Douglas: I think, by and large, like those of being anything else. One gains a lot during the course of a career, and certainly I think you have to return what you were given. This is why people in professions do a certain amount of teaching, I think. This is a way of maintaining a tradition – that you both get from it and give back to it constantly. As for the wider role of a composer in society, this is a very difficult field to talk about, I would think. Some composers seem to be purely interested in their music, but even a composer like [Benjamin] Britten has a very strong social conscience, obviously.

Jack: How far do you identify yourself with the music itself, particularly in the making of a piece in the composition? And afterwards do you feel that somehow that is a part of you or something apart from you?

Douglas: For me it's both of those things. Inevitably it's part of me, and yet when the piece is done I can look at it fairly objectively, I think. And in the actual making of it, again, naturally one identifies a lot with it, but many of the processes are partly subconscious, I think. In fact, you will very often see relationships of materials in a work long after you've written it. [laughs] They become apparent later, and yet they obviously were done quite deliberately.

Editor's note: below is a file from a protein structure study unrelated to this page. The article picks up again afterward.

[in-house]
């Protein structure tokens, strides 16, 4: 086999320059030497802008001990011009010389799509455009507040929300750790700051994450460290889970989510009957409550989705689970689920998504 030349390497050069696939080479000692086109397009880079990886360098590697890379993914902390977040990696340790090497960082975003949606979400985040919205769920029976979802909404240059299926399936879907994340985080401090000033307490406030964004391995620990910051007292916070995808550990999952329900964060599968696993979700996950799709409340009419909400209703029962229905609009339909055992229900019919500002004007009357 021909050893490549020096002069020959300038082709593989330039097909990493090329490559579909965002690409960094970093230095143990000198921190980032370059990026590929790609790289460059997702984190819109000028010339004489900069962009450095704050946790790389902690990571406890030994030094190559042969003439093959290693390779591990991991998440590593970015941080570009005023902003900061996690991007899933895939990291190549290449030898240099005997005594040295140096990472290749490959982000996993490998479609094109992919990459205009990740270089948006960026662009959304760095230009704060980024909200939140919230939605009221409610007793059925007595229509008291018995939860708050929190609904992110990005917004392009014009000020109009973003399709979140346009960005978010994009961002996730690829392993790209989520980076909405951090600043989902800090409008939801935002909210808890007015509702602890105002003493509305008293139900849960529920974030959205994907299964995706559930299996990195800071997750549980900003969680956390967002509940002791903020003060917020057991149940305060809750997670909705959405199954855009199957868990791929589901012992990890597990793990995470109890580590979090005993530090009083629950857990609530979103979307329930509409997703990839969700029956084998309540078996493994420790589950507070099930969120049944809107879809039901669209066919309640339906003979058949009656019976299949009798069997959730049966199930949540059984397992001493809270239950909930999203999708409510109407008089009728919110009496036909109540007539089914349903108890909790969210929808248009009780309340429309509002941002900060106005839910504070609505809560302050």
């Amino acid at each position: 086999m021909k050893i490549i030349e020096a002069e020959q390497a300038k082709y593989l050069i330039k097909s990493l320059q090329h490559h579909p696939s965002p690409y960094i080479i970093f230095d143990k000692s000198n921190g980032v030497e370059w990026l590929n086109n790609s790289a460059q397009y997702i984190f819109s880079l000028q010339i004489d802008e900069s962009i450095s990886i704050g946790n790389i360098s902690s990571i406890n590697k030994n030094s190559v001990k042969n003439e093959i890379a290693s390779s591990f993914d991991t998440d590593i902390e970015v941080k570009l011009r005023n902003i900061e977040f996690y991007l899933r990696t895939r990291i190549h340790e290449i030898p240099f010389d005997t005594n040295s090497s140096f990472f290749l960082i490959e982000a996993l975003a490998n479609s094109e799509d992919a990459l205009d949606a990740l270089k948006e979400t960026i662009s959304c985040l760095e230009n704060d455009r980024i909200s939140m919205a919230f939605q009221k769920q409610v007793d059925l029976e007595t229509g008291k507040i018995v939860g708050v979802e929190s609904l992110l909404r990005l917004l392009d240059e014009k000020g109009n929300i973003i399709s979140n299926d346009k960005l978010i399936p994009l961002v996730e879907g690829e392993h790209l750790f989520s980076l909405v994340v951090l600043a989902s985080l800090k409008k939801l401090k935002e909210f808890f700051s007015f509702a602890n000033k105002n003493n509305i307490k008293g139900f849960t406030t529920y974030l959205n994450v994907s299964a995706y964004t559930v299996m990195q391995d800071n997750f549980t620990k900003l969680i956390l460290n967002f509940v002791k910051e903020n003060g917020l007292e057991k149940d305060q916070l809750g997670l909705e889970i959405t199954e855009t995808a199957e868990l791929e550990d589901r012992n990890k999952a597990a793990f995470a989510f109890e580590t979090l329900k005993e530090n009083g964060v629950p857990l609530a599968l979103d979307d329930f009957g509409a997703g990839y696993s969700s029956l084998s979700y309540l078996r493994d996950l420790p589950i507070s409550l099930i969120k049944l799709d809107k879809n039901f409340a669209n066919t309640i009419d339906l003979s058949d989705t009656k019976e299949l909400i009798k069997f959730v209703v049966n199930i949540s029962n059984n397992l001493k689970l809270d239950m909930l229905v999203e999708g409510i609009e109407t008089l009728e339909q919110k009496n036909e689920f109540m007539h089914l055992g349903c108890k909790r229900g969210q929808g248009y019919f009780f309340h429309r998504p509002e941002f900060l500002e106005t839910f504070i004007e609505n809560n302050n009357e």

Jack: Yes. Has your method of working always been the same or has it changed?

Douglas: I think it has changed; that is to say, composing in fact becomes much more difficult for me. It did become progressively more difficult because in student years I think I was pretty innocent about what I was doing, and it was quite natural just to write a work spontaneously without thinking too hard about it. But nowadays, if you begin with an idea, and particularly if you're using serial technique, of course you have to plot the whole scheme of that work very thoroughly before you can begin to – I won't say use your imagination on it because the planning of it is also bound up with imagination – but you certainly have to survey your whole field of work before you get down to writing it.

Jack: Many people will know you through your music without knowing you personally. Does that ever produce surprises? Perhaps somebody's heard a piece and then meets you and discovers something different from what they expected.

Douglas: Ah, I'm not really aware of this I don’t think. [laughter]